During a flight from Lyon to Tel Aviv, when the aeroplane was en route at FL370 off the coast of Montenegro, the air traffic controller informed the crew that a previous aeroplane had reported severe turbulence between FL380 and FL400. This information was taken into account and transmitted to the purser. The pilots switched on the seatbelt signs less than a minute later. The cabin crew were checking that the passengers had their seatbelts fastened when the severe turbulence started. A few passengers, including some who had been asked by the cabin crew to fasten their seatbelts, did not have their seatbelts fastened at this point and were injured. The cabin crew stationed at the rear of the cabin did not have time to fasten their seatbelts and were also injured.
In the event of unforeseen severe turbulence, in particular clear air turbulence, the operating manual requires the crew to tell the cabin crew that due to turbulence, they must sit down and fasten their seatbelt. The crew were concentrated on controlling the aeroplane. Furthermore, the very short lapse of time between the illumination of the seatbelt signs followed by the passenger announcement and the occurrence of the severe turbulence did not allow the cabin crew to check all of the cabin and to fasten their seatbelts. It is common to have light turbulence and it was not possible for the cabin crew to know the magnitude of the turbulence to come and to assess the urgency of fastening their seatbelts.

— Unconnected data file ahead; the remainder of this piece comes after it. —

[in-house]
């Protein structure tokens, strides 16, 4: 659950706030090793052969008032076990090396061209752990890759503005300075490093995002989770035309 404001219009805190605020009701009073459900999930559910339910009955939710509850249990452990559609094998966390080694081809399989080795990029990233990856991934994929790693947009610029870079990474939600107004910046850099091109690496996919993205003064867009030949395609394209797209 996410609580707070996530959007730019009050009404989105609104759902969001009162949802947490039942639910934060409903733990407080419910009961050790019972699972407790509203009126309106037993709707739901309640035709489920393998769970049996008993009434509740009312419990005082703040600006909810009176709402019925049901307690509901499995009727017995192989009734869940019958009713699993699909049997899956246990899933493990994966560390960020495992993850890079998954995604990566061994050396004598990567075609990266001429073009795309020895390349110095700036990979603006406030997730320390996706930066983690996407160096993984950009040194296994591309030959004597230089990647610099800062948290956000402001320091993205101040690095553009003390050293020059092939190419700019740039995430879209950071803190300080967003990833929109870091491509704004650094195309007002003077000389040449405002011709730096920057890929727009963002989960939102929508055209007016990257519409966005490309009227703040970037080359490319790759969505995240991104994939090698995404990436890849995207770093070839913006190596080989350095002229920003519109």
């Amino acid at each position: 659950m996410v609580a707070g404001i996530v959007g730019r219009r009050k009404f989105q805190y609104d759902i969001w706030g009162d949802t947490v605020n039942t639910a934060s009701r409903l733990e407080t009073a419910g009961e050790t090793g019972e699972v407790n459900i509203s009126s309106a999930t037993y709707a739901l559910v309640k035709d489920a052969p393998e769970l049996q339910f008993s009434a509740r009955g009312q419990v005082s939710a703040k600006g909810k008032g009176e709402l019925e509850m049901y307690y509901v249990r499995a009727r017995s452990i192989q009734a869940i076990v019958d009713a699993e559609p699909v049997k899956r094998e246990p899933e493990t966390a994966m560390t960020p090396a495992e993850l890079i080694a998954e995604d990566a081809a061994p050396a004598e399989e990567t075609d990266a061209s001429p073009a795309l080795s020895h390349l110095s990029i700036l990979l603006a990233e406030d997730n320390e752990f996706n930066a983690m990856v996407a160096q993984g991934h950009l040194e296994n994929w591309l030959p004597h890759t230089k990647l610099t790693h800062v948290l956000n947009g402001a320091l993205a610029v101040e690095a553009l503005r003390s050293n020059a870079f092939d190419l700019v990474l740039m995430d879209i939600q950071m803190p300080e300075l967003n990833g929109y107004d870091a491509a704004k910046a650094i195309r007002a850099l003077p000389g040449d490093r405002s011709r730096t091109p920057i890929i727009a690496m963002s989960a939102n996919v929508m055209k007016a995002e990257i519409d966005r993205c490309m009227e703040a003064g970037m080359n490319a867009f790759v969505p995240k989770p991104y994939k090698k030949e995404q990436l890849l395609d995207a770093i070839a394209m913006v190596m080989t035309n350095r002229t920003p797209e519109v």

These observations bring to light the intrinsic limitation of the procedures concerning unforeseen turbulence: the unpredictability both in terms of the time of the occurrence and strength of the turbulence means that these procedures cannot be applied in a timely or correct manner. The only way of limiting the risk of injury at this time is for passengers to comply with the instructions to keep their seatbelt fastened when they are seated.
Download the report(s) by clicking on the link(s) below: